Added up, the value of loss control consultations to mid-size businesses is significant. Such companies typically focus their intellectual capital and other resources on market growth and geographic expansion. Often, the organization does not have a risk manager or safety director to effectively manage avoidable claims. Insurers can help companies focus their loss control efforts and assist in implementing risk mitigation steps and programs. These services are often available at no charge as a value-add to your insurance programs.
An Optimal Approach
How might a mid-size company secure these services? It is advisable to ask the insurance broker at the annual policy renewal period to schedule a meeting with the insurance provider’s loss control and claims specialists to discuss the services they may be able to bring to the table. If the incumbent insurer does not provide risk mitigation assistance, ask the broker for the names of insurers that do.
Depending on the insurer, mid-size companies may find a wealth of unexpected loss control expertise. Some carriers have sophisticated employment practices liability capabilities to help prevent sexual harassment or discrimination claims and encourage a supportive working environment.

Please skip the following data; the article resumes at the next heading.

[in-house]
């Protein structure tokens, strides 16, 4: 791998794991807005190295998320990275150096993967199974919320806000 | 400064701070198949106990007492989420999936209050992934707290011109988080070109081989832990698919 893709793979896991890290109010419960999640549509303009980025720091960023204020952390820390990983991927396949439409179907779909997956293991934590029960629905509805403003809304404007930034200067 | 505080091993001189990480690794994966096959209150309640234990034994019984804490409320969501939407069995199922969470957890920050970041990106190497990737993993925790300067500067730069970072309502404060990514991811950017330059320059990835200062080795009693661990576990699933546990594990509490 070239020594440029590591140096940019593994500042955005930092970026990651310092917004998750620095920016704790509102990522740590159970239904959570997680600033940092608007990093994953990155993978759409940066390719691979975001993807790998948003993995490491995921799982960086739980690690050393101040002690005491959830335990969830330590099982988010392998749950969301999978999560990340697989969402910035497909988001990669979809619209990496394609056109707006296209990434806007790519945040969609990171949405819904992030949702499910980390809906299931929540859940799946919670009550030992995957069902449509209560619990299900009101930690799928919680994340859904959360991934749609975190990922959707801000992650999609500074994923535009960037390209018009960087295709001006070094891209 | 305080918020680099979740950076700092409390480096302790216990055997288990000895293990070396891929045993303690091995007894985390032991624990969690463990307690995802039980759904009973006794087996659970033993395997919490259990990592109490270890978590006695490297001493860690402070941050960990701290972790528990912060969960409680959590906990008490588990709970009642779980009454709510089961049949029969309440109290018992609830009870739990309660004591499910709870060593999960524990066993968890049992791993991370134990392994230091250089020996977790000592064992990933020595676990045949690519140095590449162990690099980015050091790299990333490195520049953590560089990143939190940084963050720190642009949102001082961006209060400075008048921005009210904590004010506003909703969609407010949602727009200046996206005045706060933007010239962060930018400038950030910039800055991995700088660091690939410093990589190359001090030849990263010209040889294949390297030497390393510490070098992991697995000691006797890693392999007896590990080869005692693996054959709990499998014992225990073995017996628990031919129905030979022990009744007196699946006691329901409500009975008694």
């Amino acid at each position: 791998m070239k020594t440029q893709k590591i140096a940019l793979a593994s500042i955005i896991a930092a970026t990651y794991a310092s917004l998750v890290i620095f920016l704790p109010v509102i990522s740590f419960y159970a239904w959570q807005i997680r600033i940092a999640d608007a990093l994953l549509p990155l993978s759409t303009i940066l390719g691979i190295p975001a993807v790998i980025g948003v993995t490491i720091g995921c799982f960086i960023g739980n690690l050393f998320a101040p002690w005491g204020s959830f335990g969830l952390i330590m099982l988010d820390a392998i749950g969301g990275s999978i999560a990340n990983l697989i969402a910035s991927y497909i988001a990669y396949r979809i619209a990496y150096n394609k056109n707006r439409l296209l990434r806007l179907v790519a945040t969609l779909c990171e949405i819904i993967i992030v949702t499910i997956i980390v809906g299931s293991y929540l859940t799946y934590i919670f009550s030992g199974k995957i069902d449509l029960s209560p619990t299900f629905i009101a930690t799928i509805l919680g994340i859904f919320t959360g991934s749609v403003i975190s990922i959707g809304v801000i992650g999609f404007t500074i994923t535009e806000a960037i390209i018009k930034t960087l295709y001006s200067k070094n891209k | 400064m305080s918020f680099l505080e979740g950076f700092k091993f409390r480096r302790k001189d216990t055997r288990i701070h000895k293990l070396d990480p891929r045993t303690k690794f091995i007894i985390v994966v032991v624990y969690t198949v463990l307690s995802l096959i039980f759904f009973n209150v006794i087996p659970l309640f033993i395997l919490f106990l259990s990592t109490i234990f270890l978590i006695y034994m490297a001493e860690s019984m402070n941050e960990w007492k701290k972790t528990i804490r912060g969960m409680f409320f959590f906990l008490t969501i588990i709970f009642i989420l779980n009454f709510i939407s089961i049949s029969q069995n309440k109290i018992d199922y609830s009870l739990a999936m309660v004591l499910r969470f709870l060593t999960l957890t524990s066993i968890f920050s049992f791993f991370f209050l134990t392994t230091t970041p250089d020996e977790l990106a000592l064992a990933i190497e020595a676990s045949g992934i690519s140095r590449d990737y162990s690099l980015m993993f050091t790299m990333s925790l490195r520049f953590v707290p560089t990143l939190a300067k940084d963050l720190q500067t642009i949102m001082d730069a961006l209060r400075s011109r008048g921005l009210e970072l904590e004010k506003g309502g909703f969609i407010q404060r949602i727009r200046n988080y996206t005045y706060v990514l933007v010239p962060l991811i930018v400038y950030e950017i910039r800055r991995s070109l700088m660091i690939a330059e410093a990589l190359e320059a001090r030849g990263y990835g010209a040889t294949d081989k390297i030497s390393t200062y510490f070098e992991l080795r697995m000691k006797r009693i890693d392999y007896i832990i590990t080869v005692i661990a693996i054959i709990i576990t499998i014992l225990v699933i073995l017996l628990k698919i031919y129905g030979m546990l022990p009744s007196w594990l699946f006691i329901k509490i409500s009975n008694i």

In the worker’s compensation arena, the insurer may be able to suggest innovative and inexpensive ways to reduce musculoskeletal disorders, redesigning work tasks to be more ergonomic. Some insurance providers also have superb return-to-work programs helping the insured’s ill or injured employees safely return to their jobs or perform transitional lighter-duty assignments.
Other insurers may provide access to a commercial automobile and truck fleet safety program, offering a range of proactive policies and procedures designed to protect a mid-sized company from transportation-related losses.
As one example of the benefit of loss control services, one of our customers was interested in lowering claim costs for their US locations. Our loss control and claims team collaborated to develop a risk mapping strategy and then analyzed where the frequency and severity of claims were occurring by location, department, and specific geographic area within the buildings. Based on the findings, they worked with the company contact to develop a Claims Management and Ergonomics program that was franchised throughout their organization. Incurred losses the next year fell by more than 90%.
Postponing this assistance until a claim is filed is like putting off exercise until after suffering a heart attack. As the survey suggests, now is the best time to transition from wanting to engage an insurer’s loss control and risk mitigation services to actually doing it. Simply pick up the phone and call your insurance agent, broker or carrier and see how they can help. Another option is to sign up for carrier loss prevention newsletters and ongoing digital workshops on various risk topics for free, by simply visiting their website.
Disclaimer: This article is for general informational purposes only and should not be construed as legal, commercial, or other professional advice. Actual coverage is subject to the language of the policies as issued.
Paul Isaac is head of global risk solutions at QBE North America. Tom Lysaught is head of third-party claims and Specialty D&O and E&O lines at QBE North America.